Art Rx

This week the doctor wants to shake things up a bit, so she’s sending you off in search of the funky, the experimental, and the unexpected. That includes an artist who’s created an idea machine, another artist giving highly conceptual architectural advice, a group show that conceives of the urban landscape theatrically, and a fleeting exhibition of moving-image artwork from Scandinavia. There’s also Brooklyn street photography, the politics of International Art English, and lots else in the mix. Consider them your art vitamins, and the doctor says, the more, the better!

A drawing related to Carly Ptak's "Idea Machine" (image courtesy Carly Ptak, via
A drawing related to Carly Ptak’s “Idea Machine” (image courtesy Carly Ptak, via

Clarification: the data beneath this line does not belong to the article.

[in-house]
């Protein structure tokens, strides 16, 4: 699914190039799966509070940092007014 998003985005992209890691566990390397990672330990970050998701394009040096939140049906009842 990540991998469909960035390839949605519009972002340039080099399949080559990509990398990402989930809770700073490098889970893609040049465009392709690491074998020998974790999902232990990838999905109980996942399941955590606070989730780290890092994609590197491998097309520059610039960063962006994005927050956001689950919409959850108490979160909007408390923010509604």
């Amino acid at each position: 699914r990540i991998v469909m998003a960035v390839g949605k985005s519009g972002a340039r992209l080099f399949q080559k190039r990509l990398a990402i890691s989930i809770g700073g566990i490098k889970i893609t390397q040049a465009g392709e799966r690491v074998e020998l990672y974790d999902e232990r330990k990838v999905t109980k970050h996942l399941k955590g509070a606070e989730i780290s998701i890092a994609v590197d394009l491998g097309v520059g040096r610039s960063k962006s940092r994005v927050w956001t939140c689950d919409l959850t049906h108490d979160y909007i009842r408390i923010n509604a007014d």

Nordic Outbreak

When: Tuesday, April 2–Saturday, April 6, event and screening times vary
Where: Locations in Manhattan and Dumbo

It began with Björk and her video “Mutual Core,” which played just before midnight on a number of screens in Times Square every day month. That was the prelude to the exhibition Nordic Outbreak, which is bringing moving-image art by more than 30 contemporary Nordic artists to New York this whole week. There are screenings in midtown, Dumbo, and many places in between, as well as one-night exhibitions and a daylong symposium at Scandinavia House. It may all be more than you ever dreamed you wanted to know about moving-image artwork from Scandinavia, but hey, this kind of random, exciting stuff is what living in New York is all about.

 Idea Machine

When: Opens Tuesday, April 2, 6–8 pm
Where: The Clocktower Gallery (108 Leonard Street, 13th floor, Tribeca, Manhattan)